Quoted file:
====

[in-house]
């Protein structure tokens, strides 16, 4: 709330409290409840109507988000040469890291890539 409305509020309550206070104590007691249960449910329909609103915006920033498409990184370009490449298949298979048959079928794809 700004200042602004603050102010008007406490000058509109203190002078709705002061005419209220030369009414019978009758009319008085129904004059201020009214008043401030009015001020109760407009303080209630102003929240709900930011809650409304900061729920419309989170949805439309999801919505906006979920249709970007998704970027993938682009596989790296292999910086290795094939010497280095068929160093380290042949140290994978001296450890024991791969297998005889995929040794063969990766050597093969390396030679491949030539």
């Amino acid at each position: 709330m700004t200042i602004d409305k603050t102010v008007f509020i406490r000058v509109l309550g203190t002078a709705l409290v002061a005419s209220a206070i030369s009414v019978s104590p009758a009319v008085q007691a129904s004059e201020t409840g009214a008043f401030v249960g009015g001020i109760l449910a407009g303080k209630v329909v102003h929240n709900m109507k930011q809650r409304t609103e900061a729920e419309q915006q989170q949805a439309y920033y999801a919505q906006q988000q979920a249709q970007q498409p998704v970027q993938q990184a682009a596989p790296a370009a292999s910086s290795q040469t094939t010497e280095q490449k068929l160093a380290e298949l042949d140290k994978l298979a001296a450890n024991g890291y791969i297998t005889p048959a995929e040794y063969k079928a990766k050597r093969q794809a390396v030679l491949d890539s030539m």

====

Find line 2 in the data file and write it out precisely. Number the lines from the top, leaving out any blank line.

């Protein structure tokens, strides 16, 4: 709330409290409840109507988000040469890291890539 409305509020309550206070104590007691249960449910329909609103915006920033498409990184370009490449298949298979048959079928794809 700004200042602004603050102010008007406490000058509109203190002078709705002061005419209220030369009414019978009758009319008085129904004059201020009214008043401030009015001020109760407009303080209630102003929240709900930011809650409304900061729920419309989170949805439309999801919505906006979920249709970007998704970027993938682009596989790296292999910086290795094939010497280095068929160093380290042949140290994978001296450890024991791969297998005889995929040794063969990766050597093969390396030679491949030539």